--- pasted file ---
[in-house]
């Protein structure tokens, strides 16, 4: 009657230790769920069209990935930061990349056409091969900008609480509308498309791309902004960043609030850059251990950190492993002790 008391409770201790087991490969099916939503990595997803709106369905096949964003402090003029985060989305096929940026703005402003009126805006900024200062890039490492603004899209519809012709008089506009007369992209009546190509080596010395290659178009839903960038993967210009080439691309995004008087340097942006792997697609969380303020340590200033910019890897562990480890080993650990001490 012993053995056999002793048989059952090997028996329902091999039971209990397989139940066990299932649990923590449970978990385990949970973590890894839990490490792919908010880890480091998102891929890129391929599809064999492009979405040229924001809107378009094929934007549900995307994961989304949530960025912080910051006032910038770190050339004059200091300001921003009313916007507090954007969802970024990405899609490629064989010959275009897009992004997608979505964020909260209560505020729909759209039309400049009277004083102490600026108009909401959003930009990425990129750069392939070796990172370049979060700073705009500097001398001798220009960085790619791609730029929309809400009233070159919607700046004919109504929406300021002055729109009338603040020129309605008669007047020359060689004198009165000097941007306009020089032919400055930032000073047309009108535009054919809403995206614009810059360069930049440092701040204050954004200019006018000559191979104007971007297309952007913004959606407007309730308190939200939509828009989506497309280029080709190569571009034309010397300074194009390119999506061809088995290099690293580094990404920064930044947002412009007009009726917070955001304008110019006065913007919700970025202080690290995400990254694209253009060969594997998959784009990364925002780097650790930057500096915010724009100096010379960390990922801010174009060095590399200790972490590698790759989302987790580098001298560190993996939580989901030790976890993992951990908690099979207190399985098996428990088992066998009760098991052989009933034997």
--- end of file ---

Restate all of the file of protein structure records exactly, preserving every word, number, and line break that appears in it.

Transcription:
[in-house]
């Protein structure tokens, strides 16, 4: 009657230790769920069209990935930061990349056409091969900008609480509308498309791309902004960043609030850059251990950190492993002790 008391409770201790087991490969099916939503990595997803709106369905096949964003402090003029985060989305096929940026703005402003009126805006900024200062890039490492603004899209519809012709008089506009007369992209009546190509080596010395290659178009839903960038993967210009080439691309995004008087340097942006792997697609969380303020340590200033910019890897562990480890080993650990001490 012993053995056999002793048989059952090997028996329902091999039971209990397989139940066990299932649990923590449970978990385990949970973590890894839990490490792919908010880890480091998102891929890129391929599809064999492009979405040229924001809107378009094929934007549900995307994961989304949530960025912080910051006032910038770190050339004059200091300001921003009313916007507090954007969802970024990405899609490629064989010959275009897009992004997608979505964020909260209560505020729909759209039309400049009277004083102490600026108009909401959003930009990425990129750069392939070796990172370049979060700073705009500097001398001798220009960085790619791609730029929309809400009233070159919607700046004919109504929406300021002055729109009338603040020129309605008669007047020359060689004198009165000097941007306009020089032919400055930032000073047309009108535009054919809403995206614009810059360069930049440092701040204050954004200019006018000559191979104007971007297309952007913004959606407007309730308190939200939509828009989506497309280029080709190569571009034309010397300074194009390119999506061809088995290099690293580094990404920064930044947002412009007009009726917070955001304008110019006065913007919700970025202080690290995400990254694209253009060969594997998959784009990364925002780097650790930057500096915010724009100096010379960390990922801010174009060095590399200790972490590698790759989302987790580098001298560190993996939580989901030790976890993992951990908690099979207190399985098996428990088992066998009760098991052989009933034997």